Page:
While it is known that magnesium is important for adults' bone health, few studies have examined the nutrient's role in children's bones. This study found a significant association between magnesium intake and absorption, and bone density in children.
"Lots of nutrients are key for children to have healthy bones. One of these appears to be magnesium," lead author Dr. Steven Abrams, a professor of pediatrics at Baylor College of Medicine in Houston, said in an American Academy of Pediatrics news release. "Calcium is important, but, except for those children and adolescents with very low intakes, may not be more important than magnesium."
The study included 63 healthy children, aged 4 to 8, who were not taking any multivitamins or minerals. Information about the children's eating habits was collected to determine their calcium and magnesium intake, and their calcium and magnesium levels were measured on two occasions.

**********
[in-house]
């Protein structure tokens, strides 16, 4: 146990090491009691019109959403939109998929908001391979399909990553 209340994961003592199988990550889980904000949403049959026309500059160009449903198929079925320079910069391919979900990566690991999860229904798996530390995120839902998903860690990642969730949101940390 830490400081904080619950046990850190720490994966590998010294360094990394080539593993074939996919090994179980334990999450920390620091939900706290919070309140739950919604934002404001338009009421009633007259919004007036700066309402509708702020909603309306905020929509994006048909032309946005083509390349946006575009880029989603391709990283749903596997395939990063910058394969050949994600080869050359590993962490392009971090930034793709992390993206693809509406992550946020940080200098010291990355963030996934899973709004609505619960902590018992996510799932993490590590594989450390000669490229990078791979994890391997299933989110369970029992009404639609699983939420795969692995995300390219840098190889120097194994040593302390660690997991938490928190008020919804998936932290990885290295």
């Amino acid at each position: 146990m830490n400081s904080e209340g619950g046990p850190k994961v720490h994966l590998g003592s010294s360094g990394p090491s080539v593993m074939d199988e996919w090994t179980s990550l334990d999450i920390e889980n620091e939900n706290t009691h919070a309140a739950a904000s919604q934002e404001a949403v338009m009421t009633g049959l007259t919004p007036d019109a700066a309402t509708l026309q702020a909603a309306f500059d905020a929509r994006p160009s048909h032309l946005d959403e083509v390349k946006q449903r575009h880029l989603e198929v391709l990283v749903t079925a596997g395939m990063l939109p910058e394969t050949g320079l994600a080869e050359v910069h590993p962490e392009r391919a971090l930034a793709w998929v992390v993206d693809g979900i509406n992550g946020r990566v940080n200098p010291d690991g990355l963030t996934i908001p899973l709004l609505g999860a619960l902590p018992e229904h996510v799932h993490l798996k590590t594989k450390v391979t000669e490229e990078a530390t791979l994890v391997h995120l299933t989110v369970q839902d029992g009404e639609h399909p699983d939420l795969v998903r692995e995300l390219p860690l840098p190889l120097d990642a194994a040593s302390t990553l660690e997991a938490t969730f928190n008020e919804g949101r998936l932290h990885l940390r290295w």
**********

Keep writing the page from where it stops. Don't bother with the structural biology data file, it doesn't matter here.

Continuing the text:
The researchers found that the amounts of magnesium consumed and absorbed were key predictors of how much bone the children had, but calcium intake was not significantly associated with total bone mineral content or density.
The study was presented this past week at the annual meeting of the Pediatric Academic Societies, in Washington, D.C. The data and conclusions should be viewed as preliminary until published in a peer-reviewed journal.
"We believe it is important for children to have a balanced, healthy diet with good sources of minerals, including both calcium and magnesium," Abrams concluded.
Foods with high levels of magnesium include salmon and almonds.
The study found an association between magnesium levels and bone density in children, but it did not prove a cause-and-effect relationship.